Keep a Headache Journal to Understand Your Migraine

5 min read  |  May 25, 2023  | 
Disponible en Español |

Experiencing migraine attacks is a real pain. While you may think of them as severe headaches, the biology and treatments of migraine are different. 

A headache may go away after taking a couple of Tylenol, but the moderate to severe throbbing of migraine can persist for days. Figuring out what triggers your migraine episodes may help you better predict, prepare for, and possibly stop some of these debilitating attacks. 

That’s why headache specialists and neurologists recommend that people with migraine track their occurrences in a migraine journal or electronic diary. 

What is a migraine?

“Migraine is an inherited, chronic, multi-phasic brain disorder with environmental factors,” says Teshamae Monteith, M.D., a neurologist and Chief of the Headache Division with the University of Miami Health System. “

They are diagnosed by symptoms of moderate or severe headache, gastrointestinal symptoms and sensory disturbances, including sensitivity to light, sounds, smell and movement. You may experience additional symptoms that impact your cognition or transient changes in vision, speech, strength, sensation and balance, known as migraine aura.”

The pain-free period before you feel a migraine coming on is called the prodromal phase. During this stage, you may experience symptoms like sensitivity to light, fatigue, food cravings, and nausea. 

You may assume that some of these symptoms are triggering your migraine attacks. But, Dr. Monteith says, these are more likely signs that your migraine attack has already begun. 

These early signs can start before the actual head pain begins. “Neck pain is also common during migraine attacks, and their occurrence may sometimes lead to the misdiagnosis of cervicogenic headache or posture as the problem,” she says.

Migraine attacks can be triggered by:

  • stress
  • hormonal fluctuations
  • lack of sleep
  • caffeine
  • alcohol (especially red wine)
  • certain foods (commonly cheese and chocolate)
  • certain medications
  • changes in weather and sensory stimuli (sounds, lights, smells)

What should you include in your migraine journal?

“The migraine journal is helpful to assess the frequency of migraine or headache days and to possibly identify certain triggers, such as menstruation,” Dr. Monteith says. 

“The journal is an important tool to determine if interventions are helping or not working at all.” There are many forms of journals and calendars, including web- and app-based trackers. “We recommend Migraine Buddy,” she says.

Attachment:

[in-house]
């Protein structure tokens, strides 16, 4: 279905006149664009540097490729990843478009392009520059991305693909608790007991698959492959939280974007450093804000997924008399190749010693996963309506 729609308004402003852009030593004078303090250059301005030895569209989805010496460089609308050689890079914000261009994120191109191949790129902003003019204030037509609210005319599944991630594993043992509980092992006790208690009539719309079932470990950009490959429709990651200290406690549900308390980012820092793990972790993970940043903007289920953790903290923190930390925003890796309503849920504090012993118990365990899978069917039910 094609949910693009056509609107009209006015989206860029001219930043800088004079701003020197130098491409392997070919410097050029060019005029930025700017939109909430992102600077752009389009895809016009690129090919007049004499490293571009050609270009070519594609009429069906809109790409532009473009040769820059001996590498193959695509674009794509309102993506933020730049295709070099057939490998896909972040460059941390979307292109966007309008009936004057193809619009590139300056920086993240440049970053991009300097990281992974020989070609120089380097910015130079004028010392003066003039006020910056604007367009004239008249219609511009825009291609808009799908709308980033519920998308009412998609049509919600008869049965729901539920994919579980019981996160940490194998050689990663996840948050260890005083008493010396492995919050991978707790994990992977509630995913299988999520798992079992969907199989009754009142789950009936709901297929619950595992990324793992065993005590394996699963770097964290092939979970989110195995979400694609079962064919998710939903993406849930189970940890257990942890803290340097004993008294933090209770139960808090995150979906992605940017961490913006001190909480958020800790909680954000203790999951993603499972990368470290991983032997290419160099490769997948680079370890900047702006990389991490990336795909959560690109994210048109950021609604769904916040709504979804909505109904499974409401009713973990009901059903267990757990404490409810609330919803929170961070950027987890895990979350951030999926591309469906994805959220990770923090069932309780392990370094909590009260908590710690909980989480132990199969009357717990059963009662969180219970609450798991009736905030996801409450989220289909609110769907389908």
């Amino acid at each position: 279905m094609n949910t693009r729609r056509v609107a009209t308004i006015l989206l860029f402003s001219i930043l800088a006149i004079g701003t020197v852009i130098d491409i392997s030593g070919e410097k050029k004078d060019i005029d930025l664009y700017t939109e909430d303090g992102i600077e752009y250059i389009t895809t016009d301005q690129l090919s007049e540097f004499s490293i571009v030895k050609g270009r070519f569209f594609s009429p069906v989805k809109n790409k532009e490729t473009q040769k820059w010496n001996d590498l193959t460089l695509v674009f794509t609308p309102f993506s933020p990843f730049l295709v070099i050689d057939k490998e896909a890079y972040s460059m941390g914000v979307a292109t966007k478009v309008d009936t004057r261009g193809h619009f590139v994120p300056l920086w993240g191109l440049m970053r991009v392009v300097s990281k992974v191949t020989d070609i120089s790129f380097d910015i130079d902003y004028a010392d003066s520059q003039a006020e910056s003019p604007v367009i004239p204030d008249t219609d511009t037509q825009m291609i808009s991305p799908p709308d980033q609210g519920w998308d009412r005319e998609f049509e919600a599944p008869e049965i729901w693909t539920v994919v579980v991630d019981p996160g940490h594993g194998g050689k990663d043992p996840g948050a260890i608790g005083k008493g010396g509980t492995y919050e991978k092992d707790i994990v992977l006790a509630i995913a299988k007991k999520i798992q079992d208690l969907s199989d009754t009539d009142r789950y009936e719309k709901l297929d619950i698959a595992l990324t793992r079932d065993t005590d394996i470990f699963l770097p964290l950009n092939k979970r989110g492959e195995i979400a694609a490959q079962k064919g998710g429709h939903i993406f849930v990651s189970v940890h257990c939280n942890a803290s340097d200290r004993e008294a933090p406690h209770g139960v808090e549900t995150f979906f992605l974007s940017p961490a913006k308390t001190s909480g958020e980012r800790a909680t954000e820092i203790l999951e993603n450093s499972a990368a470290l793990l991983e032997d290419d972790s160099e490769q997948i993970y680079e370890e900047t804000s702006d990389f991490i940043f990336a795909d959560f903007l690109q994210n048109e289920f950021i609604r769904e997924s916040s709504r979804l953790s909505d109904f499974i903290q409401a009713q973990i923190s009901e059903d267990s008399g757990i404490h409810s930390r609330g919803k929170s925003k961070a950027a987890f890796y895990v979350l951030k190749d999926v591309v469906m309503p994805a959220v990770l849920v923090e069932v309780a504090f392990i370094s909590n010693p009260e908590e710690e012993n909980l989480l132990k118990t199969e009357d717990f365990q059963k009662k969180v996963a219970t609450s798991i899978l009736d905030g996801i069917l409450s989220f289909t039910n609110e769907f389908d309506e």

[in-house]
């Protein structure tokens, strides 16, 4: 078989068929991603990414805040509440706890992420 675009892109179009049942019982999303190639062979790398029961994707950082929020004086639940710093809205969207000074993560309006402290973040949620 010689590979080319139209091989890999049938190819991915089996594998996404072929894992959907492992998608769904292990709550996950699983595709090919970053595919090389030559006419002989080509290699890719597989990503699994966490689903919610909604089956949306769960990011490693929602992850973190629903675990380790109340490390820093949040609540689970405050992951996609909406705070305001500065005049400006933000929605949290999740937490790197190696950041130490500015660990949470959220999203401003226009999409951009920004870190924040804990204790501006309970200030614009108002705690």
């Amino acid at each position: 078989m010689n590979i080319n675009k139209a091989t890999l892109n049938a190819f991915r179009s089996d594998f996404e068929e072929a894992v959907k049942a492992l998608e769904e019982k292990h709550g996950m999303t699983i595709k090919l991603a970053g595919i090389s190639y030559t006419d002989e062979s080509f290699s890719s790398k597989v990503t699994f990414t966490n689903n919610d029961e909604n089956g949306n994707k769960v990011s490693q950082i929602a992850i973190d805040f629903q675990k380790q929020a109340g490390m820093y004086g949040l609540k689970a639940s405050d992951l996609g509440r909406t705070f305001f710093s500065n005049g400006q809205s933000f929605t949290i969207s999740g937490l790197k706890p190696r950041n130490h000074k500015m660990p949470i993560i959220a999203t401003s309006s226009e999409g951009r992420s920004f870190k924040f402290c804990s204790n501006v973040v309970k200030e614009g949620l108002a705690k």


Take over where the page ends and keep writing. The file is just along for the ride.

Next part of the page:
What should I track in a migraine journal?

  • date(s) of the headache 
  • pain intensity (scale of 1 to 10)
  • duration of the headache
  • acute medications: dosage taken, when you took it (how long before or after symptom onset)
  • effectiveness of medications to relieve symptoms (scale of 1 to 10)

You may also want to track:

  • type/description of the pain (such as throbbing, sharp or tender to the touch)
  • location of the pain (where on the head and the size of the painful area)
  • any other symptoms (like fatigue, sensitivity to light/sound/movement, nausea, lightheadedness) 
  • how fast these additional symptoms come on and how long they last
  • what you were doing before symptoms began (activities such as eating, running, reading, looking at a screen)
  • female menstrual cycle timing (date of your last period or when you expect it will start)
  • stress level (scale of 1 to 10)
  • quality and duration of last night’s sleep

Why should I keep a migraine journal?

Once you’ve experienced and tracked at least one month’s migraine attacks, you can work with your doctor to analyze your headache journal. This information can help guide your migraine treatment, point to any impact on your function, and identify possible recurring migraine triggers. 

“Migraine attacks may be spontaneous or unavoidable, but if you are able to detect a consistent trigger, it might be worthwhile looking into to avoid those inciting events,” Dr. Monteith says.

If your migraine trigger is unavoidable, simply knowing what it is can enable you to prepare yourself for an oncoming migraine.

The prodromal phase (before your head hurts) is a good time to:

  • Try relaxation techniques
  • Isolate yourself from bright lights, loud noises and sources of stress
  • Avoid activities that tend to worsen your migraine (like reading on a computer screen)

What if avoiding migraine triggers and taking medications aren’t working for you?

Because migraine is most often an inherited condition with environmental factors, “identifiable patterns or triggers are sometimes unknown,” Dr. Monteith says. 

If your current regimen is ineffective, discuss with your doctor the option of changing your medication dosage or timing, taking a different drug, or trying other therapeutic options. “New treatments may help during the prodromal phase, as the attack is approaching.” 

If you experience migraine more than four days per month, or if your attacks are disabling for a few days each month, you may be a good candidate for a preventive approach. This can include both pharmacological and non-pharmacological interventions to help you achieve more headache-free days.

Dana Kantrowitz is a contributor to UHealth’s news service.

Tags: chronic headache, Dr. Teshamae Monteith, headache care in Miami, migraine triggers, stages of a migraine attack, throbbing pain

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